Documents of 20th-century Latin American and Latino Art

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Synopsis

In this letter to Puerto Rican printmaker Lorenzo Homar, Colombian artist Pedro Alcántara discusses various problems that had arisen at the Museo La Tertulia in Cali after completion of the first graphic portfolio. Alcántara mentions that architect Manolo Lago had taken the first steps toward the construction of a workshop, but that there had been no consultation with the graphic artists who were members of the museum. Alcántara also says that a second, more international portfolio is going to be organized, though there is no guarantee that the members of the workshop would be involved in the necessary planning process. Financial issues are among the group’s problems—one of the members has not been duly paid. Alcántara says that an exhibition of Colombian art is scheduled to be presented in Havana, and in closing, announces that several artists (including himself, Álvaro Medina, Marilú Arango, and Phanor León) are researching how the struggles of the people of Colombia have been reflected in the graphic arts since the nineteenth century.  

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Lorenzo Homar (San Juan, 1913-2004) organized in 1957 the Taller de Gráfica [Graphics Workshop] at the Instituto de Cultura Puertorriqueña, which he directed until his resignation in 1973. Some of the foremost artists of Puerto Rican art studied printmaking techniques in this workshop. Homar inspired in them dedication and love for the art, for, as he once said: “There is no vocation without discipline, and without discipline there can be no freedom in art, or elsewhere.” Homar was one of the organizers of the First Bienal de San Juan del Grabado Latinoamericano held in 1970. He developed the technique of silkscreen and offered numerous workshops in and outside Puerto Rico.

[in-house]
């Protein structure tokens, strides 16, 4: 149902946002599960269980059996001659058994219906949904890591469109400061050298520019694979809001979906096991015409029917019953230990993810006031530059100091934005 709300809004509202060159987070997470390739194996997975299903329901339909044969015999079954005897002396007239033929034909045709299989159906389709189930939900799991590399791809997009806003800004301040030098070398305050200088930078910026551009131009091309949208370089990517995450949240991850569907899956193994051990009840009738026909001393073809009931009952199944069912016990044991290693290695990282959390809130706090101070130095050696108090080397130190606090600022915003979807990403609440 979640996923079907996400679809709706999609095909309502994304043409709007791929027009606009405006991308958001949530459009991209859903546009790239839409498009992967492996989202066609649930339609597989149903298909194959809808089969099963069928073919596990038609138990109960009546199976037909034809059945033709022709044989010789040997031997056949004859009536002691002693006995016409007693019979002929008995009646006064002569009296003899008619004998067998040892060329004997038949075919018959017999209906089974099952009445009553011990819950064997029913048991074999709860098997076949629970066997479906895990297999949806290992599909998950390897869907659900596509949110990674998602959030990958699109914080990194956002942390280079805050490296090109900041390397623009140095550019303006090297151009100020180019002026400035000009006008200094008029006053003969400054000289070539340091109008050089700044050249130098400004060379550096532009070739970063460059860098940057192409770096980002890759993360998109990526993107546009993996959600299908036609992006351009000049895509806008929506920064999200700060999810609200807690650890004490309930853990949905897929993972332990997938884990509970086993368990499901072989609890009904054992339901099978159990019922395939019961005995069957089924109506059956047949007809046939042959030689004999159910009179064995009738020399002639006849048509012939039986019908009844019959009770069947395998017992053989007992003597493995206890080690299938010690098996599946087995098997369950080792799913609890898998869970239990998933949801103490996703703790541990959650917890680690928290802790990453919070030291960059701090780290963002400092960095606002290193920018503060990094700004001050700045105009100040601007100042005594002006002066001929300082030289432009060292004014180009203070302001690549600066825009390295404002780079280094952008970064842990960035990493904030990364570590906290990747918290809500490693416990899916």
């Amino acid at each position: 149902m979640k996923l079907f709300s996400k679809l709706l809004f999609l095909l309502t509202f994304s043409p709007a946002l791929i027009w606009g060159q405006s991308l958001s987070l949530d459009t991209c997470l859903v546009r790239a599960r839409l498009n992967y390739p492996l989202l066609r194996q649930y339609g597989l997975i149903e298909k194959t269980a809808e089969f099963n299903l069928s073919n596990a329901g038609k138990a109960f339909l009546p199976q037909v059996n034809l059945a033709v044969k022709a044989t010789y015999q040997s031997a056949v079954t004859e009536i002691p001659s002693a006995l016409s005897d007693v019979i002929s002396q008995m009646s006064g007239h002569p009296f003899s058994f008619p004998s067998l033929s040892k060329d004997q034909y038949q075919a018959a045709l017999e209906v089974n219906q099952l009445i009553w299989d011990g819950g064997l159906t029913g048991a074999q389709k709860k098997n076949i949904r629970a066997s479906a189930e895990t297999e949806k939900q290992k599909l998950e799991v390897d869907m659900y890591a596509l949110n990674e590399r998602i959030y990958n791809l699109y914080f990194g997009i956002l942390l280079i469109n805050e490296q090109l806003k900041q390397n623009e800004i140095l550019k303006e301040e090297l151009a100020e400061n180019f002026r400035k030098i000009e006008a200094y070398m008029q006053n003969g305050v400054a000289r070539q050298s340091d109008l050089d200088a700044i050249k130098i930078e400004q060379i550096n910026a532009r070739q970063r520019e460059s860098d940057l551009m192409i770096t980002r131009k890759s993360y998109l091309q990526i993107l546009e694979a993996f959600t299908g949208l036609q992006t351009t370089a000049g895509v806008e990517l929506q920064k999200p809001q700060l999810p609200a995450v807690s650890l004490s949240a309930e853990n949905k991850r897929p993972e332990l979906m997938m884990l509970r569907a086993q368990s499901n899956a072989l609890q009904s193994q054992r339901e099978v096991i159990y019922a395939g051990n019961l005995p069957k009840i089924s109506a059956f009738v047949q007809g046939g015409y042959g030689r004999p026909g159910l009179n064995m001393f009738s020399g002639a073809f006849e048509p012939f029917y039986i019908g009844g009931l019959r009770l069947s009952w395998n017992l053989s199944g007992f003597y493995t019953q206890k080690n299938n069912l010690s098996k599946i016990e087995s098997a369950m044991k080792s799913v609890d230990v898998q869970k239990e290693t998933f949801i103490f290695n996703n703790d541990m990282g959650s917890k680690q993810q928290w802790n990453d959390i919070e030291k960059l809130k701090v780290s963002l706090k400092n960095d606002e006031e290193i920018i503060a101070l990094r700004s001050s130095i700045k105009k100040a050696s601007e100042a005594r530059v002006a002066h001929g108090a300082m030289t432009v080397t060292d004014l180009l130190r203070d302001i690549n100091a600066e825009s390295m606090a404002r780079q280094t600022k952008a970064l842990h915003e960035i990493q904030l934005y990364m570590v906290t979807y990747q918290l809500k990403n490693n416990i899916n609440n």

Homar met Colombian artist Pedro Alcántara (b. 1942) when the latter was in San Juan for an exhibition of his work at the Galería El Morro (Dibujos y monotipos [Drawings and Monotypes], December 4, 1970) and for the Primera Bienal de San Juan del Grabado Latinoamericano [First Latin American Print Biennial, San Juan] (1970) in which Alcántara participated. Later, Alcántara had the opportunity to work in Homar’s studio, where he first came into contact with the silkscreen technique. From that time on, they became and remained close friends. In 1972, Homar was invited by the Museo La Tertulia in Cali, Colombia, to give a class on silkscreen [printing] to a group of artists from that city. During the ten-day workshop, artists Pedro Alcántara, Enrique Grau, and Phanor León were able to print silkscreens for the portfolio that Cartón de Colombia was putting together that year. Shortly after the workshop, Alcántara, with Homar’s assistance, began working on plans to open a permanent printmaking studio. On August 23, 1974, a show featuring some of Alcántara’s graphic work from 1964 to 1974 was held at the Museo de Grabado Latinoamericano [Latin American Print Museum] of the Instituto de Cultura Puertorriqueña. Homar designed and printed the poster announcing the exhibition.

 

Researcher
Flavia Marichal Lugo
Team
Museo de Historia, Antropología y Arte, Universidad de Puerto Rico, San Juan, Puerto Rico
Credit
Courtesy of the private archives of Laura and Susan Homar Dämm, San Juan Puerto Rico, PR